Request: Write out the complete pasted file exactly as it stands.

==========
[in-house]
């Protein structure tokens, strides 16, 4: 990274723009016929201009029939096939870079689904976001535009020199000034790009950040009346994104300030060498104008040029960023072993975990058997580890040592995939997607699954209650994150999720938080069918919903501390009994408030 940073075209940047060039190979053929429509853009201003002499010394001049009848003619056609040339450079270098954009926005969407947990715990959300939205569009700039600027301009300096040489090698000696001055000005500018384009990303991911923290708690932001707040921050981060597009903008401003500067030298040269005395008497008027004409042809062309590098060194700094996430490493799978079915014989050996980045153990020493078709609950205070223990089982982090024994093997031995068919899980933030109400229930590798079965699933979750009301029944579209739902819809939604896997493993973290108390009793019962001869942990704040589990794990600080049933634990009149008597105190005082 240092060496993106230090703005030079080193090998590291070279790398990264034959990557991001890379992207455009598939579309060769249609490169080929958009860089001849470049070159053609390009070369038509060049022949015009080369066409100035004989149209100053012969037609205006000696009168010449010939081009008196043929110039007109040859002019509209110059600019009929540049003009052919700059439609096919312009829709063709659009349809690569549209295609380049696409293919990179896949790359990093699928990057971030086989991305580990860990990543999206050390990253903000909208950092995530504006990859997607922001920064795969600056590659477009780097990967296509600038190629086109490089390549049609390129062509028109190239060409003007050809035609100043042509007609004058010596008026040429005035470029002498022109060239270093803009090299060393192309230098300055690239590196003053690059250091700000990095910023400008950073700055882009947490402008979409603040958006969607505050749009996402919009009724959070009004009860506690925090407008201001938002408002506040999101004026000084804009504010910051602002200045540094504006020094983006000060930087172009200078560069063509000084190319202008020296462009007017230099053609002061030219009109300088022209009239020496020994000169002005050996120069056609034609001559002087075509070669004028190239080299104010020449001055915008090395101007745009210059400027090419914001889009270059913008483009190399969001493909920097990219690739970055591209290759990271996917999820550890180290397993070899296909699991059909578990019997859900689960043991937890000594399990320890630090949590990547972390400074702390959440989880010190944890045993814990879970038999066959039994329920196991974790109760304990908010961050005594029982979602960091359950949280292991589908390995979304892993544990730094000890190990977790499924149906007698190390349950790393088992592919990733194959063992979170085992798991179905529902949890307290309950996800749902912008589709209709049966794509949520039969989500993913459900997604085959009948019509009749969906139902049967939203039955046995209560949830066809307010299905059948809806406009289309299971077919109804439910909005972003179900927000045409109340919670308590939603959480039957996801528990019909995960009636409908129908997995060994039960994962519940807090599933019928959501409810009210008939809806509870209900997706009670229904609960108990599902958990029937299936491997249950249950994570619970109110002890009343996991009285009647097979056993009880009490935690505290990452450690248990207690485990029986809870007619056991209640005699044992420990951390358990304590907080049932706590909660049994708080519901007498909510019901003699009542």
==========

[in-house]
């Protein structure tokens, strides 16, 4: 990274723009016929201009029939096939870079689904976001535009020199000034790009950040009346994104300030060498104008040029960023072993975990058997580890040592995939997607699954209650994150999720938080069918919903501390009994408030 940073075209940047060039190979053929429509853009201003002499010394001049009848003619056609040339450079270098954009926005969407947990715990959300939205569009700039600027301009300096040489090698000696001055000005500018384009990303991911923290708690932001707040921050981060597009903008401003500067030298040269005395008497008027004409042809062309590098060194700094996430490493799978079915014989050996980045153990020493078709609950205070223990089982982090024994093997031995068919899980933030109400229930590798079965699933979750009301029944579209739902819809939604896997493993973290108390009793019962001869942990704040589990794990600080049933634990009149008597105190005082 240092060496993106230090703005030079080193090998590291070279790398990264034959990557991001890379992207455009598939579309060769249609490169080929958009860089001849470049070159053609390009070369038509060049022949015009080369066409100035004989149209100053012969037609205006000696009168010449010939081009008196043929110039007109040859002019509209110059600019009929540049003009052919700059439609096919312009829709063709659009349809690569549209295609380049696409293919990179896949790359990093699928990057971030086989991305580990860990990543999206050390990253903000909208950092995530504006990859997607922001920064795969600056590659477009780097990967296509600038190629086109490089390549049609390129062509028109190239060409003007050809035609100043042509007609004058010596008026040429005035470029002498022109060239270093803009090299060393192309230098300055690239590196003053690059250091700000990095910023400008950073700055882009947490402008979409603040958006969607505050749009996402919009009724959070009004009860506690925090407008201001938002408002506040999101004026000084804009504010910051602002200045540094504006020094983006000060930087172009200078560069063509000084190319202008020296462009007017230099053609002061030219009109300088022209009239020496020994000169002005050996120069056609034609001559002087075509070669004028190239080299104010020449001055915008090395101007745009210059400027090419914001889009270059913008483009190399969001493909920097990219690739970055591209290759990271996917999820550890180290397993070899296909699991059909578990019997859900689960043991937890000594399990320890630090949590990547972390400074702390959440989880010190944890045993814990879970038999066959039994329920196991974790109760304990908010961050005594029982979602960091359950949280292991589908390995979304892993544990730094000890190990977790499924149906007698190390349950790393088992592919990733194959063992979170085992798991179905529902949890307290309950996800749902912008589709209709049966794509949520039969989500993913459900997604085959009948019509009749969906139902049967939203039955046995209560949830066809307010299905059948809806406009289309299971077919109804439910909005972003179900927000045409109340919670308590939603959480039957996801528990019909995960009636409908129908997995060994039960994962519940807090599933019928959501409810009210008939809806509870209900997706009670229904609960108990599902958990029937299936491997249950249950994570619970109110002890009343996991009285009647097979056993009880009490935690505290990452450690248990207690485990029986809870007619056991209640005699044992420990951390358990304590907080049932706590909660049994708080519901007498909510019901003699009542």